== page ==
Politics of the Low Countries


Responsive or Responsible? On the policy implementation of popular initiative under challenges of international law

Keywords direct democracy, deportations, implementation, international law, Switzerland
Authors Laurent Bernhard
Author's information

Laurent Bernhard
Laurent Bernhard is a postdoctoral researcher at the Centre for Democracy Studies of the University of Zurich, Switzerland.
  • Abstract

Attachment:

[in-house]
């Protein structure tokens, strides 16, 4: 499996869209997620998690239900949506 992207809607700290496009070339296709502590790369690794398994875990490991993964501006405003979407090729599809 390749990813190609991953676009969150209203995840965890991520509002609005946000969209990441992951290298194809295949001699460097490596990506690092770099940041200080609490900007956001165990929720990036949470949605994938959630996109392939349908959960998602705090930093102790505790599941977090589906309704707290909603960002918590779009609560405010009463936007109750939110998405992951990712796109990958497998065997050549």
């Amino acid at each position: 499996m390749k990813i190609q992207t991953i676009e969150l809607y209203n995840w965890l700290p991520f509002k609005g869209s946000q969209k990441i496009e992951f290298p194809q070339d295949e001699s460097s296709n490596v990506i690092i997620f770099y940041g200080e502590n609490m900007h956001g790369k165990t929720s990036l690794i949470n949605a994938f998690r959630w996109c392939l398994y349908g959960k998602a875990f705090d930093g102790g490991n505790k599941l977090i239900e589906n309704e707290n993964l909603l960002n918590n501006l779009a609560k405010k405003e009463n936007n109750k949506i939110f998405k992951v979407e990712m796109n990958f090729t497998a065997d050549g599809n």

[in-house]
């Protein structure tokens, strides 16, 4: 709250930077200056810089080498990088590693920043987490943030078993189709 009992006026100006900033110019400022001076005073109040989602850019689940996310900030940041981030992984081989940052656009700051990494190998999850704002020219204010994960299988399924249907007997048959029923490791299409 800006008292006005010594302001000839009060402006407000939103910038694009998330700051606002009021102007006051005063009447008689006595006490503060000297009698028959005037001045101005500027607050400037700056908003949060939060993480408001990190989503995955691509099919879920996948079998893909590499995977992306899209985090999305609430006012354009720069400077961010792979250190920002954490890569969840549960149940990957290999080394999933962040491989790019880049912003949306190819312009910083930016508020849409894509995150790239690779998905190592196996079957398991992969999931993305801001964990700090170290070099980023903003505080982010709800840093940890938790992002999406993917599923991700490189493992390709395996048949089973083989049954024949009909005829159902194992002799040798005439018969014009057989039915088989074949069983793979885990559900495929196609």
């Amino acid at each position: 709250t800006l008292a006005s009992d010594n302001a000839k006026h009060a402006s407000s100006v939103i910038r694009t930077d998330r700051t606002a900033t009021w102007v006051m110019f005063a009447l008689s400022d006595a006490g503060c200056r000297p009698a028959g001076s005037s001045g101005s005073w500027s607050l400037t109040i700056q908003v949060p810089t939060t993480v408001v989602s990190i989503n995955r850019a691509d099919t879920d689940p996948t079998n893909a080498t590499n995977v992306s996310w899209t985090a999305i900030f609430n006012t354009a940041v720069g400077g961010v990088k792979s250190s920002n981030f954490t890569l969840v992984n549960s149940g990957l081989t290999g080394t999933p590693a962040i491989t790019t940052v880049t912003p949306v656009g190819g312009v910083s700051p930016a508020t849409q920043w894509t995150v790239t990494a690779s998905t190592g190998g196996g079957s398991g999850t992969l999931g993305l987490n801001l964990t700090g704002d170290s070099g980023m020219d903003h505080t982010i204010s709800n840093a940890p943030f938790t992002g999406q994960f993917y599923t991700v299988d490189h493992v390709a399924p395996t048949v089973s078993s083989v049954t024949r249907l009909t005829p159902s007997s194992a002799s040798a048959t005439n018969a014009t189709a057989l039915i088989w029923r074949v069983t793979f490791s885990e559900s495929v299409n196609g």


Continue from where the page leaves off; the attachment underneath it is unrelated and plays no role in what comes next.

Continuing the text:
The scant literature on policy implementation in direct democracy has found that non-compliance with accepted initiatives is rather widespread. Political scientists have mainly explained this finding by focusing on the preferences of those actors in charge of implementation, thereby neglecting supranational restrictions. This article advances the literature by focusing on the challenge posed by international law. It is argued that the implementation of initiatives that conflict with international law poses a dilemma between responsiveness (i.e., respecting the people’s will) and responsibility (i.e., complying with a country’s external obligations). A case study of the Swiss deportation initiative shows that legislators relied as much as possible on responsiveness by enacting a decisive tightening of penal legislation according to the basic demands of the accepted proposition and as little as necessary on responsibility, given that MPs refrained from implementing those provisions that conflicted with mandatory international law.

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